• I didn't say oil is getting cheaper. I said it is cheaper, e.g., oil is cheaper with this technology than without it.

  • It's actually fairly cheap to manufacture "plastics" that can be used as raw materials by 3D printers from compostable materials that can be used to grow food if need be.

    We only use plastics that are oil-based because we have lots of cheap material and the sludge from the separator columns on the refineries needs to be used for something. We could easily replace those with vegetable based rotation crops that have oils - in fact major US research universities have the basic patents to do just that (e.g. Univ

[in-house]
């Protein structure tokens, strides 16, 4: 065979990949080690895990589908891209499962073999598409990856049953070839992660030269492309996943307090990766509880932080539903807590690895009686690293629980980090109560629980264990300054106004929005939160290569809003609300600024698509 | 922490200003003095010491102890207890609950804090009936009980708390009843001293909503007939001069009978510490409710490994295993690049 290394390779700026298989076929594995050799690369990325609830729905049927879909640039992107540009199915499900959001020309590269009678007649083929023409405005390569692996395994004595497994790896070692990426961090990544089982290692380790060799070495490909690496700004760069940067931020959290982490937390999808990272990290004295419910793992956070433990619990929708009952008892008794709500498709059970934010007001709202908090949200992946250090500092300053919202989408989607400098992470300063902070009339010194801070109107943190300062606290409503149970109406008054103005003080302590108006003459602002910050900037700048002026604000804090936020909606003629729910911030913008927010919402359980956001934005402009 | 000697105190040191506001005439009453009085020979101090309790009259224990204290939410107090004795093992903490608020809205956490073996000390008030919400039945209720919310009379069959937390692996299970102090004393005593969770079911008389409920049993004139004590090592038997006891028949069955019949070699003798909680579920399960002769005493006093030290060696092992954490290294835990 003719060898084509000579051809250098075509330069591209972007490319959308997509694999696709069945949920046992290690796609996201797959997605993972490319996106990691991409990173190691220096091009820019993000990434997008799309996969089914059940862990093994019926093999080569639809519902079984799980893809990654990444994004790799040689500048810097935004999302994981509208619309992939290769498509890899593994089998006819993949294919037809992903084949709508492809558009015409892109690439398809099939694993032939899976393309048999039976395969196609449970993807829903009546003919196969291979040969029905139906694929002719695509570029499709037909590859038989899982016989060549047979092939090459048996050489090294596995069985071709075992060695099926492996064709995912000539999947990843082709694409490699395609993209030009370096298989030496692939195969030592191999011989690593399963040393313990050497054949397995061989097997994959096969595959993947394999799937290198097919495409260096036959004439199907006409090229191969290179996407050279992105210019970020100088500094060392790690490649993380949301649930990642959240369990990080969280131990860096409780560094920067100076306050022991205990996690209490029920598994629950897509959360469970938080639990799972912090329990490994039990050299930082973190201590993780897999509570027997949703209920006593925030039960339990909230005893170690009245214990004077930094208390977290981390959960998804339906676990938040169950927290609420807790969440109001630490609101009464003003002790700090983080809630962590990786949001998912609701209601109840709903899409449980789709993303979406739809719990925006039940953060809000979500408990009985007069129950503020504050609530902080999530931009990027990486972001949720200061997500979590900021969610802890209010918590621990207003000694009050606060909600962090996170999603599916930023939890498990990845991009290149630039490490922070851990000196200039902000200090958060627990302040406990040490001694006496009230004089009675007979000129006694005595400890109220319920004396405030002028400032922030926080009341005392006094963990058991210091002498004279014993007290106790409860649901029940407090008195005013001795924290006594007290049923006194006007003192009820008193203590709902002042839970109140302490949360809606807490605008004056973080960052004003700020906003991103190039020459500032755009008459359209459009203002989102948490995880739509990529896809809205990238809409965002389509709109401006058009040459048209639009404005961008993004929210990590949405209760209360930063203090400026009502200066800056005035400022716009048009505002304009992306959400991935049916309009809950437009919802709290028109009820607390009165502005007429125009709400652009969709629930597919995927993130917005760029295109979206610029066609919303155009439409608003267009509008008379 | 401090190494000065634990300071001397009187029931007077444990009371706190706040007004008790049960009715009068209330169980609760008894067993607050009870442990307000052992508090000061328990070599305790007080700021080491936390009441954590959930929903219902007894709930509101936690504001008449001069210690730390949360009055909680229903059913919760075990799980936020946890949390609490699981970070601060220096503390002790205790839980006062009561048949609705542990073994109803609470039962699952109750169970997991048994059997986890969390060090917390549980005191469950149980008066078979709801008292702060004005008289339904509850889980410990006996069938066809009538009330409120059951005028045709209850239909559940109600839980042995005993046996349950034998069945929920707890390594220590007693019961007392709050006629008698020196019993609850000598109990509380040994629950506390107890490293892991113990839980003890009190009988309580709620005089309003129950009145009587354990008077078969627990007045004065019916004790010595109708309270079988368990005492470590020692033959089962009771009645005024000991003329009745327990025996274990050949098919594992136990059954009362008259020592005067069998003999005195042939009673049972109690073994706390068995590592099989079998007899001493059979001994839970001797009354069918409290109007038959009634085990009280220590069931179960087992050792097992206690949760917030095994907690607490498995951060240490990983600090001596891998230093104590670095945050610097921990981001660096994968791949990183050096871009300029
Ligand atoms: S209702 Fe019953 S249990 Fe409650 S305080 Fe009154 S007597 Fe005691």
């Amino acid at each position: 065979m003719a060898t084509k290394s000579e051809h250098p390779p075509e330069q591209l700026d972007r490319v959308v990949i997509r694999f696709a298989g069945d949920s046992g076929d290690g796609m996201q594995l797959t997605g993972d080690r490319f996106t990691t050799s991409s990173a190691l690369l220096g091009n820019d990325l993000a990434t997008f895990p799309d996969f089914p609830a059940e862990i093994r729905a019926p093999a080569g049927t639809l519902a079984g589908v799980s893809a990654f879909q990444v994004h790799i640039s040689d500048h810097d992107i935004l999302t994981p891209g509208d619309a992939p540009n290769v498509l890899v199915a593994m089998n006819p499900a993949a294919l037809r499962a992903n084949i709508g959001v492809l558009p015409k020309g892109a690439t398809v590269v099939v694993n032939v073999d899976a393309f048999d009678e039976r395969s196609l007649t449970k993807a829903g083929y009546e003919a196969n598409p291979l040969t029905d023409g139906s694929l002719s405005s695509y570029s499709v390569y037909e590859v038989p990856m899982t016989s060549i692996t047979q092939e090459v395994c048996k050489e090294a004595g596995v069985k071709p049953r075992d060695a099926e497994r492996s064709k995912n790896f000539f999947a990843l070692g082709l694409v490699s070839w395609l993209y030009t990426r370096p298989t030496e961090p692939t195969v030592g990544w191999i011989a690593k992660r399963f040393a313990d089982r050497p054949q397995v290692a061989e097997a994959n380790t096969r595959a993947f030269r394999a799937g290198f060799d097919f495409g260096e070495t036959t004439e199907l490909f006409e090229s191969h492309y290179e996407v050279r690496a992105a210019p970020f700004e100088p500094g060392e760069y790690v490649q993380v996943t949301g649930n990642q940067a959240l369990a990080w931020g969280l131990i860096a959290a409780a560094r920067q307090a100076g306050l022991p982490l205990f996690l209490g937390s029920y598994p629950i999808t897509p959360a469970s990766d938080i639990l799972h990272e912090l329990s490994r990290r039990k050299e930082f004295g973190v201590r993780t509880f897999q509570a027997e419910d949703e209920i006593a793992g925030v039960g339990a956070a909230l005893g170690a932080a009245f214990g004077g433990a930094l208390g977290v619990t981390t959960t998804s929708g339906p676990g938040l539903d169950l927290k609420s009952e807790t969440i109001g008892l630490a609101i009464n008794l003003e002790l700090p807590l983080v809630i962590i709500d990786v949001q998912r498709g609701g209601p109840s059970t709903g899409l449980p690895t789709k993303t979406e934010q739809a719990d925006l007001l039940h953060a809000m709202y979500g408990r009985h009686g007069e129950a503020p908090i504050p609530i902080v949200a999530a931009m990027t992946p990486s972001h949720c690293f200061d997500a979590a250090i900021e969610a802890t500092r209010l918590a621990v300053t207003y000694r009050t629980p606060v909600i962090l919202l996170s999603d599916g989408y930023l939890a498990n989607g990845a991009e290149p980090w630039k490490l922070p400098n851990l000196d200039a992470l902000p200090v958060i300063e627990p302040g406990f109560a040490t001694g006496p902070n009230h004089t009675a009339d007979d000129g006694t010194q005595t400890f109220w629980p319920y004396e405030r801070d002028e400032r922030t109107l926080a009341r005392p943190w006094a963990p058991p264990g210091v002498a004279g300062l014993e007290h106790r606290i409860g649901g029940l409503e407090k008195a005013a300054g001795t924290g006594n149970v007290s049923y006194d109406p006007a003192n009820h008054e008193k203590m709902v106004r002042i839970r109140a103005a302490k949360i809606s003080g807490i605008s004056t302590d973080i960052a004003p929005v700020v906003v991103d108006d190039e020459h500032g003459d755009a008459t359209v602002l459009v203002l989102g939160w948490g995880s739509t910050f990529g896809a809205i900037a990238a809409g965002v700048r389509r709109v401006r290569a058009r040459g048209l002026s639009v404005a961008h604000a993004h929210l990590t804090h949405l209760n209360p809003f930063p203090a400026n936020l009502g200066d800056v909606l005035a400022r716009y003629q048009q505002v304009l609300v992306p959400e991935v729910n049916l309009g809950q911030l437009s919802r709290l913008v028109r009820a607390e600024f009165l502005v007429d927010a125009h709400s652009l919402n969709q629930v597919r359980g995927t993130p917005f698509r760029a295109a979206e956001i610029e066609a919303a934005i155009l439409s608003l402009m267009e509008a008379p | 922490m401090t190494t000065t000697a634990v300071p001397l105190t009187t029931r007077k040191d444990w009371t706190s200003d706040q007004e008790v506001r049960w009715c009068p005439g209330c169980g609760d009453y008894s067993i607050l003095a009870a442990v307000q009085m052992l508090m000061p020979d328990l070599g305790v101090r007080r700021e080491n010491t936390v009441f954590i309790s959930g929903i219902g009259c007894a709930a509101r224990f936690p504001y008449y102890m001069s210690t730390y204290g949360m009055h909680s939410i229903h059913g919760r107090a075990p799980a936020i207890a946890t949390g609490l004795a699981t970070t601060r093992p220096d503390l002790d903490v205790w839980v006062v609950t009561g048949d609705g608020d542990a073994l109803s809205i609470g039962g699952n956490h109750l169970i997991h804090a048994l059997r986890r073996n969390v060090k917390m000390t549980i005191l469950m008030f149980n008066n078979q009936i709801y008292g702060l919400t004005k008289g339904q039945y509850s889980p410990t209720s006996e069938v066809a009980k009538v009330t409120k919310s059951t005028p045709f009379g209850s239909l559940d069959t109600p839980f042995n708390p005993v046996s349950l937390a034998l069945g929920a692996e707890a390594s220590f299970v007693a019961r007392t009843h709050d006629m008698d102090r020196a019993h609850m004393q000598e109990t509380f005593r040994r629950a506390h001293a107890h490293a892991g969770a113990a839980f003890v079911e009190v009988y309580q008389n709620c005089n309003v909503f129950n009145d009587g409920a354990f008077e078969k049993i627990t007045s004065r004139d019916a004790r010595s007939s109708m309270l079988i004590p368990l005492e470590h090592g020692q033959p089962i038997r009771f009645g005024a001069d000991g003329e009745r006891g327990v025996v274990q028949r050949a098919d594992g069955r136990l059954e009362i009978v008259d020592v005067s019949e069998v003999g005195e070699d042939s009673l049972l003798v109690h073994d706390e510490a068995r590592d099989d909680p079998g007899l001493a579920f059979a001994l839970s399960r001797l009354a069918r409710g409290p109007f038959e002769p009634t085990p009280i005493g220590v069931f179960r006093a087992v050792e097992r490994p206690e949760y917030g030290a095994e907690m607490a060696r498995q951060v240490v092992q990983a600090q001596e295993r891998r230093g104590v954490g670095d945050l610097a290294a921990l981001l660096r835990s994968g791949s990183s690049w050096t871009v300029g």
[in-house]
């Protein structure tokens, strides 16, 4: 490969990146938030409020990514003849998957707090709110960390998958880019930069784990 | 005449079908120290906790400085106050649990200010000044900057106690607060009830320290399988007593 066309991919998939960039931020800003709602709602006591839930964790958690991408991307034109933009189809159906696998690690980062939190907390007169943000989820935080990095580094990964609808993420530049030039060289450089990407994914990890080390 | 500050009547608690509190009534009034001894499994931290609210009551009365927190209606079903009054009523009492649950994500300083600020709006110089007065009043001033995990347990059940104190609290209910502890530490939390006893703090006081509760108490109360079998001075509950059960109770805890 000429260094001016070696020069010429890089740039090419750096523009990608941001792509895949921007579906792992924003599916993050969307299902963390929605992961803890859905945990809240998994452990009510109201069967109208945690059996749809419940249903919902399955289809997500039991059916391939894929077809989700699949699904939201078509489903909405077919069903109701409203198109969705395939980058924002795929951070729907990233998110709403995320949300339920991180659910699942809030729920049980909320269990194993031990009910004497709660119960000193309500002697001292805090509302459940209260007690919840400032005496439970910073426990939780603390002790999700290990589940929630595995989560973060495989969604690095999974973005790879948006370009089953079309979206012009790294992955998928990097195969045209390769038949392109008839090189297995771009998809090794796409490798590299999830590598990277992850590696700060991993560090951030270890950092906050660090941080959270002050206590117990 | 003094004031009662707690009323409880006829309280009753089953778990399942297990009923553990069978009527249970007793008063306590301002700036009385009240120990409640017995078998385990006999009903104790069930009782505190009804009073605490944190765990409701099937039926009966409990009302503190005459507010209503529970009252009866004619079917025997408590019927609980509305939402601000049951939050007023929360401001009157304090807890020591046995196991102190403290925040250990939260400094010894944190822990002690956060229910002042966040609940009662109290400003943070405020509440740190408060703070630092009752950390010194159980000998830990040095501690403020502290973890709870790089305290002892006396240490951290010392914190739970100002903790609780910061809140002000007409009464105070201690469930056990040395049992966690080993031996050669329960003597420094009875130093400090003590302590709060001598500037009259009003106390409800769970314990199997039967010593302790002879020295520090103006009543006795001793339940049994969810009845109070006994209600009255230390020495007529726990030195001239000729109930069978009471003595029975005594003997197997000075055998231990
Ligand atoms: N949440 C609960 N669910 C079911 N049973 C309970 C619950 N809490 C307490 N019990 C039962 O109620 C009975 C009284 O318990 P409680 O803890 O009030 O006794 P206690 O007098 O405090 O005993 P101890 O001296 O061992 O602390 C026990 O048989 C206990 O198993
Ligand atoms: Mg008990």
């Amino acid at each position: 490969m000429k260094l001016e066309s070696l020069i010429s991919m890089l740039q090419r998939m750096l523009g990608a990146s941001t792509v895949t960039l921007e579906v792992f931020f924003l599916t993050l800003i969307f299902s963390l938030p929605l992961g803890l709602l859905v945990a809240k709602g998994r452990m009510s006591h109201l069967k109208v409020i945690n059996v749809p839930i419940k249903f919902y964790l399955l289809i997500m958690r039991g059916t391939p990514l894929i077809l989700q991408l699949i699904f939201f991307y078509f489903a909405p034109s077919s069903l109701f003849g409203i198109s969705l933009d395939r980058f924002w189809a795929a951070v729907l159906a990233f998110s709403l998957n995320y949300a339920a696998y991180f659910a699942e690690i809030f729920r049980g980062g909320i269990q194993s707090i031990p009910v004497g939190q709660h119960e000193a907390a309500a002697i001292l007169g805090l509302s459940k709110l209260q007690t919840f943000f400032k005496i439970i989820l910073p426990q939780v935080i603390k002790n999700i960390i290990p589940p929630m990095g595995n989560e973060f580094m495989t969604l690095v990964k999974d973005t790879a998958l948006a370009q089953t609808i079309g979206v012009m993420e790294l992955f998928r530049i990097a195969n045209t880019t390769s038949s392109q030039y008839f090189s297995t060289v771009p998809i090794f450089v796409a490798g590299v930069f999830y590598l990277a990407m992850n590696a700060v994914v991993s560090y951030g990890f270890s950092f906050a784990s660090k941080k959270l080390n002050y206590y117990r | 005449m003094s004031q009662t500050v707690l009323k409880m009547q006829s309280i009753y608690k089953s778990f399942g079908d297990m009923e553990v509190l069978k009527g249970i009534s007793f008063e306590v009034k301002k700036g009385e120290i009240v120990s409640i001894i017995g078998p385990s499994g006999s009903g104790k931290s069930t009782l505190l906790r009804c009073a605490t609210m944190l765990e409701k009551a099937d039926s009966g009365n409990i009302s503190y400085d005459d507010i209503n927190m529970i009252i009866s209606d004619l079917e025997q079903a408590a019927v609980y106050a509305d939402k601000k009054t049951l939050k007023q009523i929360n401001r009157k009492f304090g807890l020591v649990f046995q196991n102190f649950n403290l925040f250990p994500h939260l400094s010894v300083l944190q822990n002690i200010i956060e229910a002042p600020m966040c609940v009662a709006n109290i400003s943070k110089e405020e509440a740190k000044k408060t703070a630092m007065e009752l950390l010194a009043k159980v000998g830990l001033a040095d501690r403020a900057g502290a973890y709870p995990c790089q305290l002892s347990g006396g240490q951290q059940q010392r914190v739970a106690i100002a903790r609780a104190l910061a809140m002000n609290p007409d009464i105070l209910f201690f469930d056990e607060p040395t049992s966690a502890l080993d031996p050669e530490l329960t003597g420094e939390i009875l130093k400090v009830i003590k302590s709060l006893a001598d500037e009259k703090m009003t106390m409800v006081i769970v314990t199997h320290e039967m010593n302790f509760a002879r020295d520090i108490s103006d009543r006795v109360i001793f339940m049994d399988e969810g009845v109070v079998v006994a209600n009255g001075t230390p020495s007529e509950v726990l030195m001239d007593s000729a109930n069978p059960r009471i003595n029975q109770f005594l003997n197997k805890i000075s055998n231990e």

• WTH? As if what we've done isn't enough we now are going to cut up plastic and throw that into the air as well. There are better solutions and they don't involve making things worse.
  • Put this one with practical commercial fusion, economical solar energy, and flying cars. It wasn't that long ago Slashdot was all excited about "anything to oil"... went nowhere, of course.

  • that never seems to quite come into production or actually get anywhere. I keep hoping, but .. sigh ...

    I'll still keep recycling my plastic (and hope they aren't kidding me and just dumping it into the landfill anyway). Even if it ends up being "recycled" into park benches or whatever, it's better than nothing.